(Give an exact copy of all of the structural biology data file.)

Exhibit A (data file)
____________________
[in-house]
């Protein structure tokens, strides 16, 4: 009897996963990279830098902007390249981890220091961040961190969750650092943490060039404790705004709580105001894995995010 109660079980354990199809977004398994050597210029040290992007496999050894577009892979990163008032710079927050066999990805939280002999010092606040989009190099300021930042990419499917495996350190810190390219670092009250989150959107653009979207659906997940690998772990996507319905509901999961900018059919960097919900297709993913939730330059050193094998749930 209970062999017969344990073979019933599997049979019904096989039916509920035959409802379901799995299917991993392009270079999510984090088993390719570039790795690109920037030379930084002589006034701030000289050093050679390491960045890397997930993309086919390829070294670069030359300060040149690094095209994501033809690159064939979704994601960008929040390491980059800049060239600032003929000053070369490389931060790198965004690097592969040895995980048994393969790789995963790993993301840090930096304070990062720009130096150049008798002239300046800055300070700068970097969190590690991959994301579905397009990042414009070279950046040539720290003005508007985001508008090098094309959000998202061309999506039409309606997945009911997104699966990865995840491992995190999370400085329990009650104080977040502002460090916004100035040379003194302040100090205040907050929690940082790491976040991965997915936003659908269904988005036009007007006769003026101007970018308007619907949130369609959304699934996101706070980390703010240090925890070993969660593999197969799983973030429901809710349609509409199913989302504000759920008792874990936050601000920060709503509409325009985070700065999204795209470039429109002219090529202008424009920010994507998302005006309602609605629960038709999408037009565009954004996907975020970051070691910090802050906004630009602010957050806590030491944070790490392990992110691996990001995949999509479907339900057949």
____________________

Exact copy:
[in-house]
């Protein structure tokens, strides 16, 4: 009897996963990279830098902007390249981890220091961040961190969750650092943490060039404790705004709580105001894995995010 109660079980354990199809977004398994050597210029040290992007496999050894577009892979990163008032710079927050066999990805939280002999010092606040989009190099300021930042990419499917495996350190810190390219670092009250989150959107653009979207659906997940690998772990996507319905509901999961900018059919960097919900297709993913939730330059050193094998749930 209970062999017969344990073979019933599997049979019904096989039916509920035959409802379901799995299917991993392009270079999510984090088993390719570039790795690109920037030379930084002589006034701030000289050093050679390491960045890397997930993309086919390829070294670069030359300060040149690094095209994501033809690159064939979704994601960008929040390491980059800049060239600032003929000053070369490389931060790198965004690097592969040895995980048994393969790789995963790993993301840090930096304070990062720009130096150049008798002239300046800055300070700068970097969190590690991959994301579905397009990042414009070279950046040539720290003005508007985001508008090098094309959000998202061309999506039409309606997945009911997104699966990865995840491992995190999370400085329990009650104080977040502002460090916004100035040379003194302040100090205040907050929690940082790491976040991965997915936003659908269904988005036009007007006769003026101007970018308007619907949130369609959304699934996101706070980390703010240090925890070993969660593999197969799983973030429901809710349609509409199913989302504000759920008792874990936050601000920060709503509409325009985070700065999204795209470039429109002219090529202008424009920010994507998302005006309602609605629960038709999408037009565009954004996907975020970051070691910090802050906004630009602010957050806590030491944070790490392990992110691996990001995949999509479907339900057949």